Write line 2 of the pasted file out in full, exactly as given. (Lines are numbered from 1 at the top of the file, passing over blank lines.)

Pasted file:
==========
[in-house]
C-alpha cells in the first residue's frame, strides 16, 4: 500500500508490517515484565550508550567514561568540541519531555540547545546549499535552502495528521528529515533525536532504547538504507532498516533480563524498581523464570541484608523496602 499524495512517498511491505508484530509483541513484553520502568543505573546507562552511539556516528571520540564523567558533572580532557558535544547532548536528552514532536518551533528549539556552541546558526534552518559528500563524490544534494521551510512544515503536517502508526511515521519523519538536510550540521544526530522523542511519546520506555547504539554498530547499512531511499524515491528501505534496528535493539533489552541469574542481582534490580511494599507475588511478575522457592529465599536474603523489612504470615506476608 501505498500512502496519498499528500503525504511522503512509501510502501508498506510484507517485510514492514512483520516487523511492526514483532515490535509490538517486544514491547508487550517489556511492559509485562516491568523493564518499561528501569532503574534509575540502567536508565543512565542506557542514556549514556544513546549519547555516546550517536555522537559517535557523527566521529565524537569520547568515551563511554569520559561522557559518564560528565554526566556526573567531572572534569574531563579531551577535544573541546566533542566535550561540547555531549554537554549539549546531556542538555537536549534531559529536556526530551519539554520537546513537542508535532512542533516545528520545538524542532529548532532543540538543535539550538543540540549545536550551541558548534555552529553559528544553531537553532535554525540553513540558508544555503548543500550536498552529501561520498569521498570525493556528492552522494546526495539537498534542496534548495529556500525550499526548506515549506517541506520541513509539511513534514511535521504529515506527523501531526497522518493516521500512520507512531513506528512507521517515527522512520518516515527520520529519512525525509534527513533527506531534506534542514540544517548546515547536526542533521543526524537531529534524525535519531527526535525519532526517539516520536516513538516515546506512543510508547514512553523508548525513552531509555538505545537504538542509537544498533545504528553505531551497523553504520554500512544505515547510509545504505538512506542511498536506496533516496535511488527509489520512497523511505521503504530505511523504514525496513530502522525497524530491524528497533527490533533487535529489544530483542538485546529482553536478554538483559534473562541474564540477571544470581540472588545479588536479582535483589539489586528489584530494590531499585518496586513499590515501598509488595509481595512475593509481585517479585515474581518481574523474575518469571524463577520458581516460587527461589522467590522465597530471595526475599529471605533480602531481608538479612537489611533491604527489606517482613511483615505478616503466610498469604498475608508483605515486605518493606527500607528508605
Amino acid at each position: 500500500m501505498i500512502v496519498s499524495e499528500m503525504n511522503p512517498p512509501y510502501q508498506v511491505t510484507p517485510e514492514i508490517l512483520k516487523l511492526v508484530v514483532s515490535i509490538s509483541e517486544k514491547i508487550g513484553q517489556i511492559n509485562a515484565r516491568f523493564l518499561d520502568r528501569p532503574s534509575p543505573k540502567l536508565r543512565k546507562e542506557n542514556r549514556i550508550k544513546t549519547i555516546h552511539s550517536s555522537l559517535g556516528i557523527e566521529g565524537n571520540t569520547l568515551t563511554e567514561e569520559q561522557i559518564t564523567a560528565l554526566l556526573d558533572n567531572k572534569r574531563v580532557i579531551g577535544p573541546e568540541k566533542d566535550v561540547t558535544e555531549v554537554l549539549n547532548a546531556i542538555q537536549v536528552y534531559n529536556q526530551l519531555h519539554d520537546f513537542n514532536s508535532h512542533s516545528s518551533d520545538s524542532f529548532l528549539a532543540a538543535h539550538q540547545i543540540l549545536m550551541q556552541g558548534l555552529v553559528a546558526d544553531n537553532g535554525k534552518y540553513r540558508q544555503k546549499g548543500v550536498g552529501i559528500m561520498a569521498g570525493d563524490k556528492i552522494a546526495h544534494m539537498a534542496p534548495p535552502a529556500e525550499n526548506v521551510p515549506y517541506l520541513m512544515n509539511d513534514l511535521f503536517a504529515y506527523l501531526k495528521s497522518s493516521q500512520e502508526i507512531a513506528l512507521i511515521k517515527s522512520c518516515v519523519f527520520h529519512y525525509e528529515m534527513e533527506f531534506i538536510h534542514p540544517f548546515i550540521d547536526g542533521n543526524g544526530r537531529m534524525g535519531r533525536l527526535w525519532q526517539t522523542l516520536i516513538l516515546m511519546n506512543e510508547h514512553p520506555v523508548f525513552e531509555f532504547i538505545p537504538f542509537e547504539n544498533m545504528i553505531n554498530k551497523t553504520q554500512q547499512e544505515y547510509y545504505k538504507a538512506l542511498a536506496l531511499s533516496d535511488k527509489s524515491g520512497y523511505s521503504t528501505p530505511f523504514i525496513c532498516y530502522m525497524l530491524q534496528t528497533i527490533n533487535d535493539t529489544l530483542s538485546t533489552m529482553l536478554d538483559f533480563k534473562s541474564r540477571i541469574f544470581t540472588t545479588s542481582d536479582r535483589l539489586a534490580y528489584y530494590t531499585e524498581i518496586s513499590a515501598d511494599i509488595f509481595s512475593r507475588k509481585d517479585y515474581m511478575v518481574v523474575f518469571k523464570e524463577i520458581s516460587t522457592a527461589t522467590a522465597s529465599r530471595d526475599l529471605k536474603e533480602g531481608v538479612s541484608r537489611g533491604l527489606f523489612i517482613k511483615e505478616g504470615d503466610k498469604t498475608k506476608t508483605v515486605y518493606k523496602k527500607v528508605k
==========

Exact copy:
C-alpha cells in the first residue's frame, strides 16, 4: 500500500508490517515484565550508550567514561568540541519531555540547545546549499535552502495528521528529515533525536532504547538504507532498516533480563524498581523464570541484608523496602 499524495512517498511491505508484530509483541513484553520502568543505573546507562552511539556516528571520540564523567558533572580532557558535544547532548536528552514532536518551533528549539556552541546558526534552518559528500563524490544534494521551510512544515503536517502508526511515521519523519538536510550540521544526530522523542511519546520506555547504539554498530547499512531511499524515491528501505534496528535493539533489552541469574542481582534490580511494599507475588511478575522457592529465599536474603523489612504470615506476608 501505498500512502496519498499528500503525504511522503512509501510502501508498506510484507517485510514492514512483520516487523511492526514483532515490535509490538517486544514491547508487550517489556511492559509485562516491568523493564518499561528501569532503574534509575540502567536508565543512565542506557542514556549514556544513546549519547555516546550517536555522537559517535557523527566521529565524537569520547568515551563511554569520559561522557559518564560528565554526566556526573567531572572534569574531563579531551577535544573541546566533542566535550561540547555531549554537554549539549546531556542538555537536549534531559529536556526530551519539554520537546513537542508535532512542533516545528520545538524542532529548532532543540538543535539550538543540540549545536550551541558548534555552529553559528544553531537553532535554525540553513540558508544555503548543500550536498552529501561520498569521498570525493556528492552522494546526495539537498534542496534548495529556500525550499526548506515549506517541506520541513509539511513534514511535521504529515506527523501531526497522518493516521500512520507512531513506528512507521517515527522512520518516515527520520529519512525525509534527513533527506531534506534542514540544517548546515547536526542533521543526524537531529534524525535519531527526535525519532526517539516520536516513538516515546506512543510508547514512553523508548525513552531509555538505545537504538542509537544498533545504528553505531551497523553504520554500512544505515547510509545504505538512506542511498536506496533516496535511488527509489520512497523511505521503504530505511523504514525496513530502522525497524530491524528497533527490533533487535529489544530483542538485546529482553536478554538483559534473562541474564540477571544470581540472588545479588536479582535483589539489586528489584530494590531499585518496586513499590515501598509488595509481595512475593509481585517479585515474581518481574523474575518469571524463577520458581516460587527461589522467590522465597530471595526475599529471605533480602531481608538479612537489611533491604527489606517482613511483615505478616503466610498469604498475608508483605515486605518493606527500607528508605